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AFN Applauds BIA Final Rule on Indian Child Welfare

'Powerful protections for Alaskan children'


Published:

Lawrence S. Roberts

DOI-BIA photo

AFN Praises the U.S. Department of the Interior – BIA for Strengthening the Indian Child Welfare Act in Final Ruling Issued Today
 
The Alaska Federation of Natives, the state’s largest statewide Native organization, enthusiastically applauds U.S. Department of the Interior Acting Assistant Secretary – Indian Affairs Lawrence S. Roberts for issuing final regulations that will strengthen implementation of the Indian Child Welfare Act (ICWA) and ensure a more consistent interpretation of ICWA regardless of the child welfare worker, judge, or state involved.
 
“These regulations add powerful protections for Alaskan children caught up in child custody proceedings,” said AFN President Julie Kitka.  “They will provide greater stability for Alaska Native children and their families and promote successful Native communities.”
 
“AFN’s membership, which spans every region of the state, is intimately familiar with the complex and emotional nature of protecting our most precious resource: our Alaska Native children. As such, we have wholeheartedly supported this final rule,” Kitka added.
 
The 1978 Indian Child Welfare Act was passed to halt the wholesale removal of Native children from their families, communities, and tribes by non-tribal private and public agencies. ICWA was intended to protect the best interests of Native children and the long-term stability of Native tribes by creating federal protections applicable in state child custody proceedings to allow for Native children to be raised in Native homes.
 
Unfortunately, despite the passage of ICWA and efforts by tribal leaders and others, the mass relocation of Native children continues in Alaska today. Native people are a minority in Alaska’s overall population, but Native children make up the majority of children removed from their families by the Alaska Office of Children’s Services (OCS).  Native children are adopted out of our communities and into non-Native, non-relative homes at disturbingly high rates.  This terrible fact was acknowledged in the recent passage of a new state foster care law, known as HB 200, which streamlines adoption proceedings involving Native children in Alaska’s foster care system.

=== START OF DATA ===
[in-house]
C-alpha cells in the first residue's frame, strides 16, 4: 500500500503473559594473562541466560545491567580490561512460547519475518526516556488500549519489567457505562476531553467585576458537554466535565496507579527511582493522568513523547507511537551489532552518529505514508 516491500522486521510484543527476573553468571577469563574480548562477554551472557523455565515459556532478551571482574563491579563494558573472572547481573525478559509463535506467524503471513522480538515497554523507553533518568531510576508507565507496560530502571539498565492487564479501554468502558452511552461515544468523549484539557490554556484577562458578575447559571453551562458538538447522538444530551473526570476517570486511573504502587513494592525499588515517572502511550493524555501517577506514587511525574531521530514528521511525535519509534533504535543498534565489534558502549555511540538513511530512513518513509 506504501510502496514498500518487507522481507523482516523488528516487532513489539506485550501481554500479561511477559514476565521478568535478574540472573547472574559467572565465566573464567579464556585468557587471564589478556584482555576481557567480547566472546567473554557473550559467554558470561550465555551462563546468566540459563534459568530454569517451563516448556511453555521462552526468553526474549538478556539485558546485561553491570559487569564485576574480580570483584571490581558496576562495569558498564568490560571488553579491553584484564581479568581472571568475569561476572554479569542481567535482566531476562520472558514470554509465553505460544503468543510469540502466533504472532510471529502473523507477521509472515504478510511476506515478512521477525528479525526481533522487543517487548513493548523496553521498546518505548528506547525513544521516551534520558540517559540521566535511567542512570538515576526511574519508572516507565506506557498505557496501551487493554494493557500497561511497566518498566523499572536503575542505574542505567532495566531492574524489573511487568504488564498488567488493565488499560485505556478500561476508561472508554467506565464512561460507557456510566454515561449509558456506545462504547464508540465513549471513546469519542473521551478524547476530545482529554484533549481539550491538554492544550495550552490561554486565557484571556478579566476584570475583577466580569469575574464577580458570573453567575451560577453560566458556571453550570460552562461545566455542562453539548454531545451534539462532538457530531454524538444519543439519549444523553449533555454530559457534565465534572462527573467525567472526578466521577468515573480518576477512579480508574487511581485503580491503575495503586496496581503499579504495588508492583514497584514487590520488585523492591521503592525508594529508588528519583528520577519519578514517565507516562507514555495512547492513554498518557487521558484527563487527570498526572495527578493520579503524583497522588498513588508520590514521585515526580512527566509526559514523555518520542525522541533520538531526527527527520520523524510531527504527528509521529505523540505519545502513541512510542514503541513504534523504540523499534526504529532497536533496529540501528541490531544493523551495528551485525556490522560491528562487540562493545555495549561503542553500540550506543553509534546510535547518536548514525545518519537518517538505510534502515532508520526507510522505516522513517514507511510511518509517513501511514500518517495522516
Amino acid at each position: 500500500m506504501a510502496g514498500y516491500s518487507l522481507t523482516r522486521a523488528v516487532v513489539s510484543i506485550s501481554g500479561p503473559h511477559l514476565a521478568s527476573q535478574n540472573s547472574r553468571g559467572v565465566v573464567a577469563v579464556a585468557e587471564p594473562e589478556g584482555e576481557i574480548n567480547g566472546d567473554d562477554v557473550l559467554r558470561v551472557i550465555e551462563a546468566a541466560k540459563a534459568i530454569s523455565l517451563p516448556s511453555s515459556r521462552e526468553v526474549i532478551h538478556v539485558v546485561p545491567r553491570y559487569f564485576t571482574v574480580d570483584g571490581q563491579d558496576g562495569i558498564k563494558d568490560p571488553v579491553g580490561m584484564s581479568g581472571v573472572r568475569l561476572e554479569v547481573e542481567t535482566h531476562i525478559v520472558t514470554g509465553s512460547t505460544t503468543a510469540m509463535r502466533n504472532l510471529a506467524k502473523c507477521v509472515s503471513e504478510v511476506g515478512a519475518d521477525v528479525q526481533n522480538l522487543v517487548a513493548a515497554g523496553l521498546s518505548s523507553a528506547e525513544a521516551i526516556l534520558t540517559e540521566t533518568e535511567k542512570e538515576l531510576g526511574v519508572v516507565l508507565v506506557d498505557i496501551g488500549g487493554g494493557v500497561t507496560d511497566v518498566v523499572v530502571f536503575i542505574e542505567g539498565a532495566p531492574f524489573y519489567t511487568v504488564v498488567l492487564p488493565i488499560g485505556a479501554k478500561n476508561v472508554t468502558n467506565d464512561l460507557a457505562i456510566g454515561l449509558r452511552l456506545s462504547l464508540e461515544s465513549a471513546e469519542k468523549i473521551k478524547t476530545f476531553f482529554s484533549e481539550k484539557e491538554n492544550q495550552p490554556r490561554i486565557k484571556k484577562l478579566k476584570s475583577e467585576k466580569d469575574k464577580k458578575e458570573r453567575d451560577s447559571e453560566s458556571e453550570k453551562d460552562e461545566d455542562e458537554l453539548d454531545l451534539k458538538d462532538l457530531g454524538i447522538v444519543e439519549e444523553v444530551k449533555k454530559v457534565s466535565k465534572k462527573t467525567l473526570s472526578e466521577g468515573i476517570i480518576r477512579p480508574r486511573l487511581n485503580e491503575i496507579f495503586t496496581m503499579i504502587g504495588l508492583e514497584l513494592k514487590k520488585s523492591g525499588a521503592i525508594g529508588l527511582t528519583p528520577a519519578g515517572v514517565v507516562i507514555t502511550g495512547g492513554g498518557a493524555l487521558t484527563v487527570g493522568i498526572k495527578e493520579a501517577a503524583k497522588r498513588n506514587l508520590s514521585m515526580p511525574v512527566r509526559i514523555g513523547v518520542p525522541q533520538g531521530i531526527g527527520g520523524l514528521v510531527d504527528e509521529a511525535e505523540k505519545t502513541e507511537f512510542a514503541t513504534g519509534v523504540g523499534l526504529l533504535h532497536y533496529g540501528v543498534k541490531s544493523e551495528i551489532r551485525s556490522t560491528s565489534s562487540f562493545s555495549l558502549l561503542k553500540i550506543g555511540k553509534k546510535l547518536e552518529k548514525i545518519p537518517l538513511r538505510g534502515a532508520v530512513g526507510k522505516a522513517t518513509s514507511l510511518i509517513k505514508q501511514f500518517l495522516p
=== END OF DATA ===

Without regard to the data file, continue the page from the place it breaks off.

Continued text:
Contributing to this tragedy is the fact that Alaska’s courts have repeatedly asserted that the BIA guidelines, while instructive, are not binding. Thus, the most important feature of the regulations is that they are regulations: they will control federal rules that Alaska courts cannot disregard.
 
This rule provides more certainty for state courts and state child-welfare agencies regarding how to comply with ICWA. The rule addresses everything from initially determining whether the Tribe or state (or both) have jurisdiction over the proceeding, to what recordkeeping is required after closing an ICWA proceeding. The rule will help state courts and agencies identify whether ICWA applies, and if so, which provisions of ICWA apply to the type of proceeding at hand; helps clarify federal interpretations of ICWA terms and requirements; and establishes parameters for exercising discretion in the application of ICWA’s standards. The rule also provides clarity on the requirement that “active efforts” be pursued to maintain or reunite the child with his or her family.
 
Child welfare workers, state court judges and state agencies deserve clear rules as they work with Native families and tribes to implement the protections of the law. This rule promotes family and community by ensuring that if a Native child has been removed from their home, they will have a pathway for reunification with their family.
 
AFN appreciates the many Alaska Native leaders and organizations who submitted testimony and helped document the need for these final regulations. In particular, AFN would like to thank the Alaska regional tribal consortiums, federally recognized tribes, BBNC, CIRI, and Alaska Legal Services for their technical and policy support. 
 
 

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